The flatter plate the better--a small pizza pan might work well, too.

Add some more oil to the pan and pan-fry the lentil cakes until golden brown. I used a small spatula to ease them off the plate and into the oil. They turned golden very quickly and took about 3 batches to finish up.

They fry quickly so don't get greasy at all.

Empty all but a couple of tablespoons of oil from the pan and fry the potato slices until lightly golden, turning to get all the edges. Remove them from the oil and set them aside. Into the hot oil add the bay leaves, second measure of cumin seeds, and asafoetida and let the seeds get a bit fragrant again before adding the diced tomato and ginger.

Frying the potato wedges...

...and tempering the second batch of oil to start the gravy.

Now, the directions said to saute until there is “no raw smell” left of the tomato. This sounded odd at first, but it makes sense if you think about the difference between, say, the smell of a fresh tomato and that of tomato paste. You’re going for the paste smell. Once you get there you’re going to add the paste of yogurt, coriander, cumin, chili powder, and turmeric and turn the heat down to low/medium-low and cook the masala until fragrant–a good nose is very useful in this style of cooking!

I was amazed at how quickly the tomatoes broke down into a paste...

...then it was time to add the yogurt mixture. To prevent it from breaking, keep the heat low.

Return the potatoes to the pan along with the water and salt to taste, cover and simmer until the potatoes are cooked through. This is where I started thinking that, as far as gravy goes, this one was going to be weak. This is also about the only break you get with this meal prep, so I used it to start some baby carrots in the steamer as a side dish and check that the rice (started before I began this recipe) is nearly finished.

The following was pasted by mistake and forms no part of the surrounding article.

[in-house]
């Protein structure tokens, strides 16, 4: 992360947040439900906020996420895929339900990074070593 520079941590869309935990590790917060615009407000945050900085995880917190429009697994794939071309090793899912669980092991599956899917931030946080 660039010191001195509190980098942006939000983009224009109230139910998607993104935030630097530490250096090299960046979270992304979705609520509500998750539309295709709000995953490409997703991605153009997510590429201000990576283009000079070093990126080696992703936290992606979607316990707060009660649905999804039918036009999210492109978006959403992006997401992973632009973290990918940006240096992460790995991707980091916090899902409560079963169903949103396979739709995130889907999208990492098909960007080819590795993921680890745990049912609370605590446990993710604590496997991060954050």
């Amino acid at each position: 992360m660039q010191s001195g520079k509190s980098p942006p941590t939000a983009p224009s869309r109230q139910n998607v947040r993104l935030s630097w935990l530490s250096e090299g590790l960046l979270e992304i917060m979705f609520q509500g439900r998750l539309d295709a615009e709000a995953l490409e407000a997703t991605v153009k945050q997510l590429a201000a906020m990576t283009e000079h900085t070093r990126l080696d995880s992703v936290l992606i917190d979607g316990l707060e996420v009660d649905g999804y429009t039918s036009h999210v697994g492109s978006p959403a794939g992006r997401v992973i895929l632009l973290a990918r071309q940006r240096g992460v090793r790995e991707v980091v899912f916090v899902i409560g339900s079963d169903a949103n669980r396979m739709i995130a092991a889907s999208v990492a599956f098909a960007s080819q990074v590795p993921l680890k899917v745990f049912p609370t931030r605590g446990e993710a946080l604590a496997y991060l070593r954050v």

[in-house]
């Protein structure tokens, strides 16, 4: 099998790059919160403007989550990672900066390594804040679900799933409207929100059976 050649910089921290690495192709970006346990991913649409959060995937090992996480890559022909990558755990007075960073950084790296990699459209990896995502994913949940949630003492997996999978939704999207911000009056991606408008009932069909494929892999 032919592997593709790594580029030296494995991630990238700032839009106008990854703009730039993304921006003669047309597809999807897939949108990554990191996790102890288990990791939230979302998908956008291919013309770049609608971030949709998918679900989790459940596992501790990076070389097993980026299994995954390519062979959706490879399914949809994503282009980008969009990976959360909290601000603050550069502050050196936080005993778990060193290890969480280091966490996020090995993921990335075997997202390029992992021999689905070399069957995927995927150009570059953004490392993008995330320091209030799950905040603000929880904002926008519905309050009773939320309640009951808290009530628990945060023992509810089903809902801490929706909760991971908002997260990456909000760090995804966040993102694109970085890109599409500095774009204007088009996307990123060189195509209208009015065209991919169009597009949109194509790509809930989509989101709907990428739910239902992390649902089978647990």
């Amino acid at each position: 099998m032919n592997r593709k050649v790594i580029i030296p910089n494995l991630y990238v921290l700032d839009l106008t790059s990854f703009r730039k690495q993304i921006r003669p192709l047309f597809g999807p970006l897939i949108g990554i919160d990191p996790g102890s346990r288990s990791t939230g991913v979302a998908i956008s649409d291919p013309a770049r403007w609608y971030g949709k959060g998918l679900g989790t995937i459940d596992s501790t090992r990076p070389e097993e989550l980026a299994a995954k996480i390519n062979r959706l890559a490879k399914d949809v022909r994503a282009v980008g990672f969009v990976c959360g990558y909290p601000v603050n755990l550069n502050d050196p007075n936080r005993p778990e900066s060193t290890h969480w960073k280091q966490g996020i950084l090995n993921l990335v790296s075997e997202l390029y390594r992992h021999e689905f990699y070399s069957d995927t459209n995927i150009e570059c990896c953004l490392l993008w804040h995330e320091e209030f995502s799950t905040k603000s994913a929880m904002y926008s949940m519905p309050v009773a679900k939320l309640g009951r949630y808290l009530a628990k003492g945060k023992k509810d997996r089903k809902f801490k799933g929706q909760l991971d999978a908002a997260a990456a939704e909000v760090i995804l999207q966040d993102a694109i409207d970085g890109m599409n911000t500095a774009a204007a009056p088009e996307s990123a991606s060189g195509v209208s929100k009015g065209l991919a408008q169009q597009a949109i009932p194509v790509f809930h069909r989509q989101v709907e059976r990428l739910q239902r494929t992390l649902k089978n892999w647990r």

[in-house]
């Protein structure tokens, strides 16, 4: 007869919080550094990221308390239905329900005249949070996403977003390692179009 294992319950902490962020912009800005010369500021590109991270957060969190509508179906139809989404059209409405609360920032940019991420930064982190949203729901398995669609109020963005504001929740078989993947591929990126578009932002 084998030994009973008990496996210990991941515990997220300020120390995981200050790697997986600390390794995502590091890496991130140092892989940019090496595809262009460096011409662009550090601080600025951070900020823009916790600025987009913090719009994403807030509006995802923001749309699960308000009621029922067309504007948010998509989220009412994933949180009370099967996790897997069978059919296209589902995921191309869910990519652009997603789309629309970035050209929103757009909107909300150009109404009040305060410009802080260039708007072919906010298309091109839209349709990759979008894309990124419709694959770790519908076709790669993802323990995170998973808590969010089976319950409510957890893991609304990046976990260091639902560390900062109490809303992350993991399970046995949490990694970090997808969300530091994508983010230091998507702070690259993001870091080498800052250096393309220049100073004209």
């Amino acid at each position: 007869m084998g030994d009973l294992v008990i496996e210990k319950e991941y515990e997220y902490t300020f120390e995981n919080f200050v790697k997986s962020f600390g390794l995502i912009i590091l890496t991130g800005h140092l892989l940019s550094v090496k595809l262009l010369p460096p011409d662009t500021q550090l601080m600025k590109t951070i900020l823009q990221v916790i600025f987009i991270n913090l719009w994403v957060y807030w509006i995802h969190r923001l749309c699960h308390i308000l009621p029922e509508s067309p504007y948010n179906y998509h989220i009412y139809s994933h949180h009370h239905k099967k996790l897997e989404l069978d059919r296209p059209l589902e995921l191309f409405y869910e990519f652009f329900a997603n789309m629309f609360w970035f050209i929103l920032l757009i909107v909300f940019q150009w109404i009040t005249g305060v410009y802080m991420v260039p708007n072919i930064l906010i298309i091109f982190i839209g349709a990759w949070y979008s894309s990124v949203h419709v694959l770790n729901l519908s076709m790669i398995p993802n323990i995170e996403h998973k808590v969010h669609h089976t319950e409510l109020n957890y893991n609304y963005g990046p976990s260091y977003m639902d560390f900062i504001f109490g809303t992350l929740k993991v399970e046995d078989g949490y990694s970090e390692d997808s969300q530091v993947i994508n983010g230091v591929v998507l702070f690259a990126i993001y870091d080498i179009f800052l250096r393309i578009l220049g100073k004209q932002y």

That tiny bit of ghee really did the trick!

Check that the seasonings are good for  you and the sugar, garam masala and ghee. Now, it may not seem like that little bit of clarified butter is going to do much to this watery tomato juice but I was amazed at the change it gave to the flavor and mouth-feel of the sauce. Add the lentil cakes into the pan and let them soak up the gravy (I flipped mine over after a couple of minutes to let both sides get gravied before spooning them over rice and pairing with the minted carrots.

Those lentil cakes are thirsty!

The lentil cakes were very dense and filling: 3 diamonds were plenty for a meal with the rice and carrots and made for a good lunch the next day, reheated. I ended up with 5 servings, total, and about the only quibble I had with it was that I needed more gravy. So, if I get the urge to try this again, I’ll be doubling the gravy ingredients so there is plenty to go around.

With basmati rice and minted carrots, the spiced lentil cakes made a very hearty meatless meal.

Jennifer Walker
Jennifer Walker